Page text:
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Getting rid of small stain

For stains on marble or stone, a product commonly referred to as “poultice” should be used. Poultice is used in a paste form and is applied to the surface, covering the entire area where the stain is. Then apply a piece of plastic, larger than the stain area, over the poultice and seal off with tape. Allow it to set the prescribed amount of time by the Manufacturer and remove plastic and poultice. The stain is normally drawn out of the stone. Some poultice type products push the stain down into the stone away from the surface and allow you to seal the stone, thus keeping the stain away from the surface. Some stains may require multiple applications or can only be partially removed.


Polishing stones to make attractive edges or to fix damage done by chemicals can be done in small areas by most anyone. Kits are available which have all the products to do this in one box. If you have a large area that is damaged or if you want to establish a once-a-year regular maintenance procedure to keep your marble glowing with it’s original mirror finish, contact a company that specializes in this type of work.

Acids and Alcohol

Marble and Limestone are susceptible to the aggressive action of acids and alcohol. Care should be taken to remove spillages of fruit juice, particularly lemon, wine and vinegar, beetroot etc. e.g. the residue of red wine on the base of wineglasses will leave its mark. Nail varnish and any other solvent or oil based products will stain if not wiped up immediately.

Acidic cleaners will etch and remove the polished surfaces from alkaline stones like marble, travertine, and sandstone. Acidic cleaners will eventually erode the finish and make cleaning and maintenance more and more problematic. This is due to the tendency of acid cleaners to eat away at the smaller aggregates first leaving the larger stain attracting aggregates behind.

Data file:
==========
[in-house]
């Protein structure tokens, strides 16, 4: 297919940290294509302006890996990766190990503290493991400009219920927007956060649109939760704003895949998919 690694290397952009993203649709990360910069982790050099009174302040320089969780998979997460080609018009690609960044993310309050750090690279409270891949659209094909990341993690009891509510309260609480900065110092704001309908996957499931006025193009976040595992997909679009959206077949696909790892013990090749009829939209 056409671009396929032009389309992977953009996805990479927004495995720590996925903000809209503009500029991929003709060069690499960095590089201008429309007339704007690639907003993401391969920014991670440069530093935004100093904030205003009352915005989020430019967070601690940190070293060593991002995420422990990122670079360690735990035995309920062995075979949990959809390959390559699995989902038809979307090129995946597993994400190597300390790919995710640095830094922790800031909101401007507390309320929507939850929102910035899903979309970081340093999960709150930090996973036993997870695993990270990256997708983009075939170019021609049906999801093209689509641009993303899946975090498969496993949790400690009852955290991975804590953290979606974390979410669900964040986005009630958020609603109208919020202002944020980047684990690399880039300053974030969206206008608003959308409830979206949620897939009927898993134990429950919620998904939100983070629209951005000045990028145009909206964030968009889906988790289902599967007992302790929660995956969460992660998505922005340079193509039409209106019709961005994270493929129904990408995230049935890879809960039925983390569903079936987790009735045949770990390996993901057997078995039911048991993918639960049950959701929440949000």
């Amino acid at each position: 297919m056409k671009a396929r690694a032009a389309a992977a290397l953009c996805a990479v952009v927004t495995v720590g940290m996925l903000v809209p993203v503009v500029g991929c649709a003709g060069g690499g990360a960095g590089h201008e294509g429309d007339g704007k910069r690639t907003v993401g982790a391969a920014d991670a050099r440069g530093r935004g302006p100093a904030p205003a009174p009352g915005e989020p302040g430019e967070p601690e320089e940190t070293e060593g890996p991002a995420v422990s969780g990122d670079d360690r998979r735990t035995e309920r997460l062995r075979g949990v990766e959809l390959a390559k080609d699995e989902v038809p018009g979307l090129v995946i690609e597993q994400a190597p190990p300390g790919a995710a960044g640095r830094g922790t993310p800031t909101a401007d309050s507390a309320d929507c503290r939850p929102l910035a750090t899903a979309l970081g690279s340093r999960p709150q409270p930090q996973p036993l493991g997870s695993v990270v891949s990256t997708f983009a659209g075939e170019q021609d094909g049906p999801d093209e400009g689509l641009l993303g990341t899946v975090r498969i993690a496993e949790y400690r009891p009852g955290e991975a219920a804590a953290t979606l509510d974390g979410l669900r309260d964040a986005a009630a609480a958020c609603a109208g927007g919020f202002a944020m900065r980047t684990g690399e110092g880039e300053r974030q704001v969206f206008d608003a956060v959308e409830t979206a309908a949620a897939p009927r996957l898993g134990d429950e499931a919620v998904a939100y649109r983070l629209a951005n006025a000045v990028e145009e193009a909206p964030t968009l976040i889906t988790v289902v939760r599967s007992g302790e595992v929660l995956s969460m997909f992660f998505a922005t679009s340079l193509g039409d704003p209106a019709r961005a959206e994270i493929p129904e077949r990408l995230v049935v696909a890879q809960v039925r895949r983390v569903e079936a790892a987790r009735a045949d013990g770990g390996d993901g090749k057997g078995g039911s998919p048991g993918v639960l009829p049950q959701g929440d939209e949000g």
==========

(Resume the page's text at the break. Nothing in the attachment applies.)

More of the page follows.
If In Doubt, Don’t Apply Any Cleaner Or Cleaning Technique

Some mistakes can be irreversible, always check labels on the product you are thinking of using and test an inconspicuous area first to see what effects, if any, your cleaning process will have.

Heavy Duty Cleaning:

For a large area or deep stain, we recommend you consult professional stone cleaning services.

The first step in stone maintenance is deciding if you should seal the stone.
Generally, it is a good idea for it to be sealed. There are many sealers on the market but we recommend you use a penetrating sealer. Follow the Manufacturers recommendations for the product you choose. Understand that the finish of the stone (polished, honed, flamed etc.) will effect how much sealer you need to use coupled with the density and porosity of the stone. After you do the initial sealing you should repeat it every two years or so as determined by the amount of use the item gets.

Everyday Cleaning:

Most stones, once protected, require occasional scrubbing to remove surface build-up of dirt and grime. Basic soap and water works great and mild dish washing liquid sometimes works quite well.  Rinse thoroughly to remove any remaining cleaner.

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